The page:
- carriedthecross

Entry filed under: CarriedTheCross. Tags: , , , , , .

Rationalizing Faith Are de-converts doomed to live in the pit of existentialist despair?

10 Comments Add your own

  • 1. LeoPardus  |  January 10, 2008 at 3:26 am

    When I put up my reasons I can no longer believe, this was one of them. Somebody who knows how to do the links right could link to “Reasons why I can no longer believe: 3 – Unchanged lives

  • 2. Renacier  |  January 10, 2008 at 11:53 am

    The problem with a question like this is that there will be any number of believers who say “Yes! I was transformed! I can feel myself as closer to what my God wants me to be.”
    And there’s nothing wrong with that. It’s all well and good to feel like a ‘more holy’ person.

    But do you act it? Do you really? Are you kinder, more loving, more compassionate? Do you love your enemies as well as you love your friends? And do you show it?

    I had always thought that is there was a transformative power in Christianity it was meant not to change yourself, but to change the way you reacted to and connected to other people.

  • 3. karen  |  January 10, 2008 at 2:32 pm

    There is no more transformative power in Christianity than there is in any other socially constructed system. The changes in behavior of students here are formed by community rather than a transcendent Spirit that empowers its believers. In the same way that different cultures, regions, families and political traditions form certain beliefs, thoughts and behaviors, Christianity has the same effect.

    Very salient point and an excellent commentary overall. This was one of the major “cognitive dissonance” issues that came up during my deconversion, and still rings very true for me.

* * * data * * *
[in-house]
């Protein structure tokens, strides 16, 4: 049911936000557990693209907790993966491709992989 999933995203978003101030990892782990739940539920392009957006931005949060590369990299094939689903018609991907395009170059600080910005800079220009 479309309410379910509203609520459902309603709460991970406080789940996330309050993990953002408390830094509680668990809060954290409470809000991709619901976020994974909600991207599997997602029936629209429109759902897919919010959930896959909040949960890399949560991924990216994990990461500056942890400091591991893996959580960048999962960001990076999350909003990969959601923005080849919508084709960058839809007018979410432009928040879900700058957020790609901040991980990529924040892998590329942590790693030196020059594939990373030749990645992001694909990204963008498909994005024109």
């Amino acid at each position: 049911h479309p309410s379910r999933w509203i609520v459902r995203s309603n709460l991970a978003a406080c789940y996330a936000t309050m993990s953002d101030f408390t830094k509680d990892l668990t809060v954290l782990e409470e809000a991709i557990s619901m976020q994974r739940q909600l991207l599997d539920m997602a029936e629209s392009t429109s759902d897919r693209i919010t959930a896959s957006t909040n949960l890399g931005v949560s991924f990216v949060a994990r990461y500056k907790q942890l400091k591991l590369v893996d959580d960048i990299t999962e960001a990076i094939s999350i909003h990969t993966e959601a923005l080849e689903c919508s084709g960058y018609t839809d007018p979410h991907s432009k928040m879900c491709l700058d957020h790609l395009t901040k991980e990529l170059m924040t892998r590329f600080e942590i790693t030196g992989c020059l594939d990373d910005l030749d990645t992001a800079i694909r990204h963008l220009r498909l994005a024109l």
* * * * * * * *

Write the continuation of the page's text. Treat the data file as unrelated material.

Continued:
• 4. Pete W  |  January 10, 2008 at 2:50 pm

    Or, alternatively, are these people actually not as Christian as they proclaim to be? Could it not be that actually, they aren’t practicing what they’re preaching, because they don’t actually believe it?

    Lots of people are willing to pay lip-service to their faith; very few actually follow through.

    I always liked the saying “I’d listen to your words, but your actions call you a liar”

  • 5. confusedchristian  |  January 10, 2008 at 3:00 pm

    Pete, then you have atheists that live just as good of lives as the Christians who “practice what you preach” – seems to prove there is no transformation at all.

  • 6. confusedchristian  |  January 10, 2008 at 3:00 pm

    except the transformation the human takes upon them self, but no transformation from any higher power.

  • 7. Thinking Ape  |  January 10, 2008 at 3:24 pm

    Pete questions,

    are these people actually not as Christian as they proclaim to be? Could it not be that actually, they aren’t practicing what they’re preaching, because they don’t actually believe it?

    carriedthecross, I suppose you could have seen this coming. I think it would be safe to say that nobody really is a Christian then, except for a select few – a very select few.

    Who, Pete, if I may ask, are the people that actually “follow through” with their faith? Priests? Pastors? Missionaries? “Good” Christians? Pete, you are on a very slippery apologetic slope here, not to mention theologically absurd. What does it mean, to you, to “follow through” with your “faith”? What do you think it meant to Jesus… Paul…. Peter?

  • 8. OneSmallStep  |  January 10, 2008 at 7:56 pm

    There is no more transformative power in Christianity than there is in any other socially constructed system.

    I think you can also add the observation that if God only transformed through one religion, then we wouldn’t see the same types of transformations in religions such as Mormonism, or Islam. We wouldn’t even see this type of transformation in atheism.

  • [...] ®oberto’sFor this week, I’m going to look at what being a Christian entails. After a post from de-conversion inspired me to write a comment, I was then away for the weekend at my [...]

  • [...] this week, I’m going to look at what being a Christian entails. After a post from de-conversion inspired me to write a comment, I was then away for the weekend at my [...]

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Whether or not you believe in God, you should live your life with love, kindness, compassion, mercy and tolerance while trying to make the world a better place. If there is no God, you have lost nothing and will have made a positive impact on those around you. If there is a benevolent God reviewing your life, you will be judged on your actions and not just on your ability to blindly believe in creeds- when there is a significant lack of evidence on how to define God or if he/she even exists.